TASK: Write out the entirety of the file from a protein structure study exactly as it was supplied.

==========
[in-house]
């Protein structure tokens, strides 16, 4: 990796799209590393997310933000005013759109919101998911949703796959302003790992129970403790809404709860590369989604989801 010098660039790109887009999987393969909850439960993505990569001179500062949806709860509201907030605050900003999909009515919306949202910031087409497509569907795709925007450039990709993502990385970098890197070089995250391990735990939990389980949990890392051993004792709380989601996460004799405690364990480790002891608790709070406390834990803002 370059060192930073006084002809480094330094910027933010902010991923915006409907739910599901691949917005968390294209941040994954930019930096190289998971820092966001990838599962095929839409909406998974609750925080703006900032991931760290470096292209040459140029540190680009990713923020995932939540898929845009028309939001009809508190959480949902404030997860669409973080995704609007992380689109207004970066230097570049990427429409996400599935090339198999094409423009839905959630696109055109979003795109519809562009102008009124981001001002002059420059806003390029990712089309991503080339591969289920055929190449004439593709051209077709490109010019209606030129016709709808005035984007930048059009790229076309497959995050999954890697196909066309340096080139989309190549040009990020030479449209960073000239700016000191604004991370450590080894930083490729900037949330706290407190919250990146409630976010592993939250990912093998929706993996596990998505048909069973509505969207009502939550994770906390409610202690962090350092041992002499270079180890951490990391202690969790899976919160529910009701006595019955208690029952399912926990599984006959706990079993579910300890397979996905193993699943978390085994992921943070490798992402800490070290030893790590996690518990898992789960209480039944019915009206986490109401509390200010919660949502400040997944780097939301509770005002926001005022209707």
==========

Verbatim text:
[in-house]
């Protein structure tokens, strides 16, 4: 990796799209590393997310933000005013759109919101998911949703796959302003790992129970403790809404709860590369989604989801 010098660039790109887009999987393969909850439960993505990569001179500062949806709860509201907030605050900003999909009515919306949202910031087409497509569907795709925007450039990709993502990385970098890197070089995250391990735990939990389980949990890392051993004792709380989601996460004799405690364990480790002891608790709070406390834990803002 370059060192930073006084002809480094330094910027933010902010991923915006409907739910599901691949917005968390294209941040994954930019930096190289998971820092966001990838599962095929839409909406998974609750925080703006900032991931760290470096292209040459140029540190680009990713923020995932939540898929845009028309939001009809508190959480949902404030997860669409973080995704609007992380689109207004970066230097570049990427429409996400599935090339198999094409423009839905959630696109055109979003795109519809562009102008009124981001001002002059420059806003390029990712089309991503080339591969289920055929190449004439593709051209077709490109010019209606030129016709709808005035984007930048059009790229076309497959995050999954890697196909066309340096080139989309190549040009990020030479449209960073000239700016000191604004991370450590080894930083490729900037949330706290407190919250990146409630976010592993939250990912093998929706993996596990998505048909069973509505969207009502939550994770906390409610202690962090350092041992002499270079180890951490990391202690969790899976919160529910009701006595019955208690029952399912926990599984006959706990079993579910300890397979996905193993699943978390085994992921943070490798992402800490070290030893790590996690518990898992789960209480039944019915009206986490109401509390200010919660949502400040997944780097939301509770005002926001005022209707």